Quality control

All investigators are appropriately qualified by training and experience to conduct and supervise the trial. The principal investigator in each center will be responsible for the implementation of the clinical trial which should be in compliance with standard operation procedure. Throughout this trial, specialized quality inspectors will regularly review and monitor the experimental data from CRFs every week. Monitoring results should be presented to the principal investigator. The inspector will protect the privacy of the participants.

Data management

After review by the investigators and inspectors, completed CRFs will be sent to a specified statistics center, where data entry and management will be completed by two independent data administrators to ensure data accuracy. All data will be managed by DAS (Direct Attached Storage) for electronic data management system. To confirm the database, the principal investigator, the sponsor and statisticians will perform a blind review, and make a statistical analysis plan. Finally, the data will be locked and analyzed in accordance with the statistical analysis plan.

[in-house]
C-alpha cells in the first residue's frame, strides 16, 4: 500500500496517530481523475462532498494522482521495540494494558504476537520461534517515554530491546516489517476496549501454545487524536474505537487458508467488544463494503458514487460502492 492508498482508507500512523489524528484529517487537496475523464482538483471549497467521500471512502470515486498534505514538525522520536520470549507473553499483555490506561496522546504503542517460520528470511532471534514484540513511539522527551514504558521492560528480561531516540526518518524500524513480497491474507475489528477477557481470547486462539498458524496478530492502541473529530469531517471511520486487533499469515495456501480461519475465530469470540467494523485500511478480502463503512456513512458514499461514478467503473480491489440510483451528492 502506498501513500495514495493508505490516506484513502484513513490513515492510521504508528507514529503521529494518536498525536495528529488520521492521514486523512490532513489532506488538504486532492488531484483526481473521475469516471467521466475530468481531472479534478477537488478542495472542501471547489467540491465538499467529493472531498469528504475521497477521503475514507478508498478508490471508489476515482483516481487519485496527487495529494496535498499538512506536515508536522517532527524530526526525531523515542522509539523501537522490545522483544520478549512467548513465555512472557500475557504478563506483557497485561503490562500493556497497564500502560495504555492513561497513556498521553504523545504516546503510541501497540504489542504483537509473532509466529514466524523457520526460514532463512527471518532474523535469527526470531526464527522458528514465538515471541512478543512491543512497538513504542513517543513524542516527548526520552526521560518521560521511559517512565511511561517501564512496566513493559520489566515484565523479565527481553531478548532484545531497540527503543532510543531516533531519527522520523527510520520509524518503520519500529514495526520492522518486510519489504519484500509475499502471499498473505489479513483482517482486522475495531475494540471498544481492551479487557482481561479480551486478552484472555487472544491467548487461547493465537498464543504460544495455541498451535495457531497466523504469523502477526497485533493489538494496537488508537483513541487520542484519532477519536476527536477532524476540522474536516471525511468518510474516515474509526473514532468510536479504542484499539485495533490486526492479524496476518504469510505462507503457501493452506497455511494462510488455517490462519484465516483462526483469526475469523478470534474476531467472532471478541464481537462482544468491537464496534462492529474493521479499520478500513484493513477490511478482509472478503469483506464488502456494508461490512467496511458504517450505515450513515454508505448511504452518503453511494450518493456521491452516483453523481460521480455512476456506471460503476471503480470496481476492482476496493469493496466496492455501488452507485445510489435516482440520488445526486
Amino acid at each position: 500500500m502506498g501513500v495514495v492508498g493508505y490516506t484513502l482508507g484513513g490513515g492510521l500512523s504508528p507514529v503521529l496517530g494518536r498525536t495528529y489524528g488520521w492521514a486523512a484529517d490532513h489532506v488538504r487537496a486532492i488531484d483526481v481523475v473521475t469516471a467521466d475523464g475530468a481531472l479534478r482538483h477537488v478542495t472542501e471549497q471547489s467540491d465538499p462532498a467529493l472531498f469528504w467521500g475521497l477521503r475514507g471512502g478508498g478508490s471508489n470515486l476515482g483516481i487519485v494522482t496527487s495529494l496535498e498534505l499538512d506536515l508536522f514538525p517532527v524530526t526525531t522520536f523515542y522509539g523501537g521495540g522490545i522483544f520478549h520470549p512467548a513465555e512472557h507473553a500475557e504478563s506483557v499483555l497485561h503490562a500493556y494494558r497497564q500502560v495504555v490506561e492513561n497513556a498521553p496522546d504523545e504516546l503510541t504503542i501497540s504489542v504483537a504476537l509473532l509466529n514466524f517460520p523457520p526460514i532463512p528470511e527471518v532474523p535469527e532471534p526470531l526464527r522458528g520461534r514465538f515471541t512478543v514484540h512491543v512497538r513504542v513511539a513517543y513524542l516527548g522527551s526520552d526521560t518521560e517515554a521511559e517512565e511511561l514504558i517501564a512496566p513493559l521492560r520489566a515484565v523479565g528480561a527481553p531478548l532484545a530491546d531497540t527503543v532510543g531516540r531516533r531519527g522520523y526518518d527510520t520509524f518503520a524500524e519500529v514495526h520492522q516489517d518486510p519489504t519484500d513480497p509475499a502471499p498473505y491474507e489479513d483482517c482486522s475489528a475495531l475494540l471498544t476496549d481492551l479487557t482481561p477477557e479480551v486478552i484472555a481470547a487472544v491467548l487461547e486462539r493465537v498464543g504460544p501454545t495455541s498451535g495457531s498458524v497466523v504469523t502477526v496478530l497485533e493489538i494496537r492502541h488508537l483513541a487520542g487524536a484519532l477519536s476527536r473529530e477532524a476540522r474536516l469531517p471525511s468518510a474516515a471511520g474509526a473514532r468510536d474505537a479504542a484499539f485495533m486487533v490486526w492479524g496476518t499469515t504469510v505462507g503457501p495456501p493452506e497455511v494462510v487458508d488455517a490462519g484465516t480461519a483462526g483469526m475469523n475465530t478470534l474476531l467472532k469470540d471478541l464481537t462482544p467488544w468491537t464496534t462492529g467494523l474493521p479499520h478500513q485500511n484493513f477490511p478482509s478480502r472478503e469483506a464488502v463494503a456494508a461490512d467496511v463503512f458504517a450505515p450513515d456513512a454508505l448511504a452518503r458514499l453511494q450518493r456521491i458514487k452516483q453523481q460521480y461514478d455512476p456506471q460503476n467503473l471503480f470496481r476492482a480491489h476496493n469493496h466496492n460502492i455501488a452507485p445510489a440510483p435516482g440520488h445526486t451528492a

Sample size calculation

Based on a previous clinical study [20], the mean duration of all symptoms for the common cold was estimated to be 7 days with a standard deviation of 3 days. Reduction in the duration of all symptoms by 2 days is supposed to be clinically relevant. Using Package for Encyclopedia Medical Statistics (PEMS) 3.2 with 90% power and α = 0.05 (2-sided), the sample size needs to be 48 cases for each group. Considering a drop-out of 20%, 60 subjects should be recruited in each group. Consequently, the total sample size is determined to be 240 patients.